GLUT8 is a class III sugar transporter predominantly expressed in testis and brain. In contrast to the class I and class II transporters, hydrophobicity plots predict a short extracellular loop between transmembrane domain (TM)1 and TM2 and a long extracellular loop between TM9 and TM10 that contains the only N-glycosylation site. In vitro translated GLUT8 migrates as a 35-kDa protein that is glycosylated in the presence of microsomal membranes. In heterologous expression systems, glucose transport activity (Km of 2 mM) was inhibited by fructose and galactose. The transporter carries an NH2-terminal endosomal/lysosomal targeting motif ([DE]XXXL[LI]). Accordingly, constitutive GLUT8 has been found to be associated with endosomes and lysosomes but also with membranes of the endoplasmic reticulum. A similar distribution was detected after overexpression of wild-type or tagged GLUT8 in different cell systems. In these cells, none of the conventional signals tested induced a translocation of GLUT8 to the plasma membrane. Therefore, GLUT8 appears to catalyze transport of sugars or sugar derivatives through intracellular membranes. Slc2a8 knockout mice were viable, developed normally, and showed mild alterations in brain (increased proliferation of neuronal cells in dentate gyrus of the hippocampus, hyperactivity), heart (impaired transmission of electrical wave through the atrium), and sperm cells (reduced number of motile sperm cells associated with reduced mitochondrial membrane potential and ATP levels in sperm). The links between molecular function, cellular localization and phenotype of the knockout mouse is unclear and remains to be determined.
- glucose transporter
- knockout models
facilitated diffusion of sugars into cells is catalyzed by membrane proteins of the GLUT family (GLUT1–12, GLUT14, and HMIT; see Refs. 34, 46, 47). GLUT proteins share common structural characteristics such as 12-transmembrane helices, an N-linked glycosylation site, intracellular NH2 and COOH termini, and several conserved residues and motifs designated “sugar transporter signatures” (19). Based on a sequence comparison, the GLUT family is divided into three classes (19). GLUT proteins differ in their substrate specificity, kinetics of transport, tissue distribution, and cellular localization. Most transporters, with the exception of GLUT5 (7) and HMIT (43), transport more than one sugar. For detailed information on substrate specificity and the tissue distribution of the different transporters, the reader is referred to other reviews (19, 34, 47). This review is part of a series of reviews recently published in this journal on GLUT proteins, namely GLUT3 (40), GLUT5 (12), and GLUT7 (9).
Cloning, Structure, and Functional Characterization of GLUT8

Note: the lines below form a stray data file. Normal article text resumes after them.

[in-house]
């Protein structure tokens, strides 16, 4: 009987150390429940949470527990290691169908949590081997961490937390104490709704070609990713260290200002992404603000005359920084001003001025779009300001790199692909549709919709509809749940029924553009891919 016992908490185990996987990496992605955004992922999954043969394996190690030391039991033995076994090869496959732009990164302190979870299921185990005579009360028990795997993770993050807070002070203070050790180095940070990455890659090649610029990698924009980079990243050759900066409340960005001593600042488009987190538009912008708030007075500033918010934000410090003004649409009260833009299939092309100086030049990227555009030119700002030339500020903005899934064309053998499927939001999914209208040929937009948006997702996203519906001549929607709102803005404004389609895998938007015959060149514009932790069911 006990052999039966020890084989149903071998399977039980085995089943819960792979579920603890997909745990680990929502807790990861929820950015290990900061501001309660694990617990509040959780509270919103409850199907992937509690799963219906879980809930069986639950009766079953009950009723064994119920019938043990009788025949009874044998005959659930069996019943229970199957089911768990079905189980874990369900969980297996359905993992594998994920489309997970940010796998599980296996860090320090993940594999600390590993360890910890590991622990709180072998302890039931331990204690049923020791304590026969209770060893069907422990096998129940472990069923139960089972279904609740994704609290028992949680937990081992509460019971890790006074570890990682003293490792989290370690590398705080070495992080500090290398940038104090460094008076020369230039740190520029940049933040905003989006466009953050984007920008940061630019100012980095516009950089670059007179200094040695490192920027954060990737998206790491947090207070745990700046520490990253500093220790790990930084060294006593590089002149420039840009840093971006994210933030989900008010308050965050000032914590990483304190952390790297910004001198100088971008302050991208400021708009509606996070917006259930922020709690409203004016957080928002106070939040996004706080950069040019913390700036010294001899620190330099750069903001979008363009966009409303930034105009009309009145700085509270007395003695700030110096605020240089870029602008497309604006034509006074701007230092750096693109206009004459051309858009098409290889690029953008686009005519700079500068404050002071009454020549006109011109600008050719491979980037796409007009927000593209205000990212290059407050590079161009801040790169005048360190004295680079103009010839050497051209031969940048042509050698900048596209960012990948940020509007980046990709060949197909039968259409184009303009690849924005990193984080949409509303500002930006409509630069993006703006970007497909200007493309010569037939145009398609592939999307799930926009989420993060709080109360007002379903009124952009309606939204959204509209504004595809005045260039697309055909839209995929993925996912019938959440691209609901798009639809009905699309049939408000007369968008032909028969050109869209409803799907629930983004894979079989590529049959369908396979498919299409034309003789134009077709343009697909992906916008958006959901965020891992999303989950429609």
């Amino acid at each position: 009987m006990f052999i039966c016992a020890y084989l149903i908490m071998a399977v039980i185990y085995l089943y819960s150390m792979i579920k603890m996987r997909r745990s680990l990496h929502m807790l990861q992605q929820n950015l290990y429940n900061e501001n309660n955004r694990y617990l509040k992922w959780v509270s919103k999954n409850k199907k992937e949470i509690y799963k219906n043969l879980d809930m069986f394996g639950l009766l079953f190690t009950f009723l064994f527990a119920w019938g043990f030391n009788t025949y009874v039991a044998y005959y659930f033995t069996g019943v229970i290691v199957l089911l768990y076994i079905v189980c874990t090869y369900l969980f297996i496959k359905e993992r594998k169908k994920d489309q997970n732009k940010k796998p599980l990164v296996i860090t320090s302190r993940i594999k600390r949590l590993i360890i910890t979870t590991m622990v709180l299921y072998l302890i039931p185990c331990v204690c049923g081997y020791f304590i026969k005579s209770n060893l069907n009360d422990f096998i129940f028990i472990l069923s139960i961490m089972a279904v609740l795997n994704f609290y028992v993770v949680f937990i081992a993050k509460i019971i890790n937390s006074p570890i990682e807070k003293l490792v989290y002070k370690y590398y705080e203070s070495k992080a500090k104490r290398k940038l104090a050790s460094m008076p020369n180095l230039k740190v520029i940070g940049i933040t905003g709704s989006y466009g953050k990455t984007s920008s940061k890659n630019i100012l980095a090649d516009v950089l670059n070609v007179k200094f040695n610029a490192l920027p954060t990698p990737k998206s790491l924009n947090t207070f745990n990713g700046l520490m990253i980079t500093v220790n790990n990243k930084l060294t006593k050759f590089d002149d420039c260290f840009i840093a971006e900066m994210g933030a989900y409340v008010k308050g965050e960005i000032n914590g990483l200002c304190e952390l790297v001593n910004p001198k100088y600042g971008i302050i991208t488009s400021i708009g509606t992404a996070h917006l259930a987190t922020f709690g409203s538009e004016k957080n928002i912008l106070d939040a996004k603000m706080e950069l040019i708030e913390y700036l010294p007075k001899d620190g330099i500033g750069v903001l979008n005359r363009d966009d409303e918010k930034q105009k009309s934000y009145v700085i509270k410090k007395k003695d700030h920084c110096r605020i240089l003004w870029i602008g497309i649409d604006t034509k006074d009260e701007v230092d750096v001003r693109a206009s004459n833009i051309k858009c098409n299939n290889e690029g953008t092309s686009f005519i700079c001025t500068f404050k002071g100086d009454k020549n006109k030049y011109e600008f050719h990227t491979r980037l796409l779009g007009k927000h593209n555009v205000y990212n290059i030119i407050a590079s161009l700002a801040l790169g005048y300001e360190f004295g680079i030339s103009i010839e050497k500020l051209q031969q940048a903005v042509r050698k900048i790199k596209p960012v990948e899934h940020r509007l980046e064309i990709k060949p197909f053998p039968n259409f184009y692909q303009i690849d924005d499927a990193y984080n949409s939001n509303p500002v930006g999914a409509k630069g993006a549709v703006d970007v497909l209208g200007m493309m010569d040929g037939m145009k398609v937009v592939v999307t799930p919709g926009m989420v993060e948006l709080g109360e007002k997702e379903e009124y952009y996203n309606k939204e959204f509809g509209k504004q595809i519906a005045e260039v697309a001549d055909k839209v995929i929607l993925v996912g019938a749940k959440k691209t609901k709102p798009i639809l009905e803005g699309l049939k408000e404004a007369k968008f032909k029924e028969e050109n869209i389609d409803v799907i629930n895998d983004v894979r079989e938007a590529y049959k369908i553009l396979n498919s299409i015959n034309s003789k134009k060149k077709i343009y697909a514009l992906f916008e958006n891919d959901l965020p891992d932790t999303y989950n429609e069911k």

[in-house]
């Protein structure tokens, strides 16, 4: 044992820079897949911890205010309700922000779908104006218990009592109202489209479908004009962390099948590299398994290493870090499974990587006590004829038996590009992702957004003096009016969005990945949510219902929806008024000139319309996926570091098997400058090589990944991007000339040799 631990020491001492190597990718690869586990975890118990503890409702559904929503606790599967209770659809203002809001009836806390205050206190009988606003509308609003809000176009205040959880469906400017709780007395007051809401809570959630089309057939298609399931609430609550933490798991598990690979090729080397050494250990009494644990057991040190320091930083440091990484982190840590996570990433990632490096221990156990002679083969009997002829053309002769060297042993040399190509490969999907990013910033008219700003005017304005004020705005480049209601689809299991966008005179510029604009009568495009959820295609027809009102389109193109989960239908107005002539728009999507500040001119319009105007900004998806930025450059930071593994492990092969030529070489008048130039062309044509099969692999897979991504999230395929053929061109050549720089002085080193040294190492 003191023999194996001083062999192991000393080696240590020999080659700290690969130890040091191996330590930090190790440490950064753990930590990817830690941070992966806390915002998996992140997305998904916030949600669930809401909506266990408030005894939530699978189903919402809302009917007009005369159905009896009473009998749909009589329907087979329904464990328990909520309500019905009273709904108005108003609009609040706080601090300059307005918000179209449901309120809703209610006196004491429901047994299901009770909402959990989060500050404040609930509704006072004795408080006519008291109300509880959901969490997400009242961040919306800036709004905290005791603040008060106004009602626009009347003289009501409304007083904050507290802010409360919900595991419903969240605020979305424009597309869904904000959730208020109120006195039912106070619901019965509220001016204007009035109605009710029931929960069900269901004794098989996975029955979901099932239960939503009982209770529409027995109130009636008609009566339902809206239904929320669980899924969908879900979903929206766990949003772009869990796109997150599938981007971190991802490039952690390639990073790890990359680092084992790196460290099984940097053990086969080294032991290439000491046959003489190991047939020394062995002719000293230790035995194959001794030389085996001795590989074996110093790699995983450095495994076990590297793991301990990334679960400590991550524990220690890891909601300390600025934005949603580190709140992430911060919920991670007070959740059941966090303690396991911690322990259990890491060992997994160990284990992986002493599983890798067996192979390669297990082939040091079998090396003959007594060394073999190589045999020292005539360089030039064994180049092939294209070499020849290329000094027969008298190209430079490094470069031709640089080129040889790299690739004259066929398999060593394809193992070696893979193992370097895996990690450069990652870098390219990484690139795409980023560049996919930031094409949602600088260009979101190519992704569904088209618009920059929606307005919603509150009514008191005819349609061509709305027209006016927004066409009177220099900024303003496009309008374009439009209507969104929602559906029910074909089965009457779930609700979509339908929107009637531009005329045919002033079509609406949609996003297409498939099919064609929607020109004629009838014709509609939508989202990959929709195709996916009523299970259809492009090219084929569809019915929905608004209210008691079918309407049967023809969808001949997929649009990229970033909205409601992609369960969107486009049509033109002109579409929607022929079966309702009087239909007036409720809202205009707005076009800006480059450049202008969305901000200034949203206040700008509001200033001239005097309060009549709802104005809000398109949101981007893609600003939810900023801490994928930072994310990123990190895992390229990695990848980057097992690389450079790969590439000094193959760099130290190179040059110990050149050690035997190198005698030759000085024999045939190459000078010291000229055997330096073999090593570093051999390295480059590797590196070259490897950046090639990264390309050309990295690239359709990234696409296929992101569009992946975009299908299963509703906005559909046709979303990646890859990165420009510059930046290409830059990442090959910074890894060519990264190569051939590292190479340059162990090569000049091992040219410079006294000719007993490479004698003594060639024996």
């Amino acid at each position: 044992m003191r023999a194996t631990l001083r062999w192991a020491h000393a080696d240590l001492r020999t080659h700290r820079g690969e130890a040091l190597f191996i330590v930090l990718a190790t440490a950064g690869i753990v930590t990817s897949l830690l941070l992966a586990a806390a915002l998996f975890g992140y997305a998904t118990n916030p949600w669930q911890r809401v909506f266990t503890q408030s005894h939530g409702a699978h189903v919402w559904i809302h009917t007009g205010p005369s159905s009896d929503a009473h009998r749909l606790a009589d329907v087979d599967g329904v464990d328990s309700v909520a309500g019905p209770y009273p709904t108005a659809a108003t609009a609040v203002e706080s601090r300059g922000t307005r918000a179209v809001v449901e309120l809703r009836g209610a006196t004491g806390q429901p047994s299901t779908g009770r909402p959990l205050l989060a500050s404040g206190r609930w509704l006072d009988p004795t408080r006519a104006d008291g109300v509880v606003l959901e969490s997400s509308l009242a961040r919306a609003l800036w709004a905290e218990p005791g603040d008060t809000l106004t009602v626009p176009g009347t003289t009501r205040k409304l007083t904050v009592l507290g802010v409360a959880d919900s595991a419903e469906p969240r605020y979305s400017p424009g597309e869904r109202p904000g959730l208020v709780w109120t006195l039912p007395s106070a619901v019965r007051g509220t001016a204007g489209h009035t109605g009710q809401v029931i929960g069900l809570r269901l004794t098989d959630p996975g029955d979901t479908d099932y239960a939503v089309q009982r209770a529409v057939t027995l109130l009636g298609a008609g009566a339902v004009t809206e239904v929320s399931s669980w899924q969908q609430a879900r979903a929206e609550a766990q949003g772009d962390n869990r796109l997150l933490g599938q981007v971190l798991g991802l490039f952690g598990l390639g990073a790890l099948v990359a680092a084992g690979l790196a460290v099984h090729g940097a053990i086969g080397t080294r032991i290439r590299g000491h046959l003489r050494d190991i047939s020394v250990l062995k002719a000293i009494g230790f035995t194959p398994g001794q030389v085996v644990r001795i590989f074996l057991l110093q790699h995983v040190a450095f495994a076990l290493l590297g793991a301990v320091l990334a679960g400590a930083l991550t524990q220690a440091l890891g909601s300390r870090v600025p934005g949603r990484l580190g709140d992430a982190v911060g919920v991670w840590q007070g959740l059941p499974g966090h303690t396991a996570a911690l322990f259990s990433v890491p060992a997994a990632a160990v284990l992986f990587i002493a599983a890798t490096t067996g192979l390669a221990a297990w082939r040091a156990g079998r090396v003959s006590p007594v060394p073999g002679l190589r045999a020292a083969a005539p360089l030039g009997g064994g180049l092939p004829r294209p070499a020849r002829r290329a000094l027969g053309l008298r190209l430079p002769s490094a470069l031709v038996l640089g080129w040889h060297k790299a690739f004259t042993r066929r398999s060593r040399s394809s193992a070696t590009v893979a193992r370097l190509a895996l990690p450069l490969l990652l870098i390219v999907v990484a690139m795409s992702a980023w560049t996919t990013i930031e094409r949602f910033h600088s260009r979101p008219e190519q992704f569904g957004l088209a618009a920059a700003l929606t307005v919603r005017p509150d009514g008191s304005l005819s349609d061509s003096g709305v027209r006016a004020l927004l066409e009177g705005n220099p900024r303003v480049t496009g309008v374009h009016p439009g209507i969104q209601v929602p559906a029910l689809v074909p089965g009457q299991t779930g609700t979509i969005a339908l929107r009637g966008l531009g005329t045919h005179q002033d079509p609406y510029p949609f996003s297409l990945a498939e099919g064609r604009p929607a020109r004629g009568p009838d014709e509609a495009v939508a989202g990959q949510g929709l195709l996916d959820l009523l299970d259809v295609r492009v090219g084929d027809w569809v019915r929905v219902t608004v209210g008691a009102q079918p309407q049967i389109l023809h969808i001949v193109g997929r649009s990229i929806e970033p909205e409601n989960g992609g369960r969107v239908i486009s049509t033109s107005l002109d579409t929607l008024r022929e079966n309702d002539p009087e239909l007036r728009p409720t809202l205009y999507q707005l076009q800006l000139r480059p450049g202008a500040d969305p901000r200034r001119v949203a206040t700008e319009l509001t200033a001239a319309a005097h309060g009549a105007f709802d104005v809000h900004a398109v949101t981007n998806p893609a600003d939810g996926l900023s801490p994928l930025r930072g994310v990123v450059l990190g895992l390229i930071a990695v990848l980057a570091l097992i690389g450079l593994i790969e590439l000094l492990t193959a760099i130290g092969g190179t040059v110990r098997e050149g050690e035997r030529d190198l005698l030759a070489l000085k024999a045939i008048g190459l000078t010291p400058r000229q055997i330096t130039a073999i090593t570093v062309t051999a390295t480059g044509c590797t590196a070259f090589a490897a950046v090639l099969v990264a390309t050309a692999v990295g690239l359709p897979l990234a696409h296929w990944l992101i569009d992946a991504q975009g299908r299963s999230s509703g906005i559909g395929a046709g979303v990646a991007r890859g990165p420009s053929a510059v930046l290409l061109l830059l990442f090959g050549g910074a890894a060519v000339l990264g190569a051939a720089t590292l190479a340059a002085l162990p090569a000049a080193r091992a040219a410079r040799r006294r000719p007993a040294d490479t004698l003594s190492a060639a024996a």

Efforts that led to the identification of GLUT8 were driven by findings from the GLUT4 knockout mouse, suggesting that a second insulin-regulated glucose transporter might exist (20). An in silico search of the databases for expressed sequence tags (EST) homologous to the GLUT4 sequence led to the discovery and subsequent cloning of GLUT8 by the group of B. Thorens (16) and by our group (11). The mouse gene (Slc2a8) spans ∼9 kb and consists of 10 exons; its organization is highly similar to that of the Slc2a6 gene [GLUT6 (33)]. GLUT8 mRNA is expressed predominantly in testis; smaller amounts were detected in most other tissues, including brain (cerebellum, brain stem, hippocampus, and hypothalamus), spleen, and liver and also in insulin-sensitive tissues such as skeletal muscle, heart, and adipose tissue.
The amino acid sequence of GLUT8 (29.4% sequence identity with GLUT1) exhibits all elements and motifs (sugar transporter signatures) that are characteristic of the GLUT family, e.g., 12 membrane-spanning helices, the GRR/K motifs in loops 2 and 8, glutamate and arginine residues in loops 4 and 10, the PESPR, the PETKG motifs after helices 6 and 12, respectively, and several other highly conserved residues (11, 34). GLUT8 is a member of the class III transporters, which also comprise GLUT6, GLUT10, GLUT12, and HMIT. As predicted by hydrophobicity plots, this class is characterized by a larger and presumably glycosylated extracellular loop 9 (19). The molecular mass of human GLUT8 is 51.5 kDa. In vitro translation products of GLUT8 mRNA migrate at an apparent molecular mass of 35–38 kDa (16, 48); when isolated from cells transfected with GLUT8 cDNA or from lysates of mouse testis, the apparent molecular mass is 37 or 50 kDa (Refs. 14 and 16, respectively).
High-affinity glucose transport activity (Km 2 mM) was demonstrated in Xenopus oocytes after injection of GLUT8 mRNA (16) and with recombinant GLUT8 generated in COS-7 cells in a system of reconstituted membranes (11). GLUT8 transport activity was specifically inhibited by fructose and galactose, indicating that GLUT8 might be a multifunctional sugar transporter (16).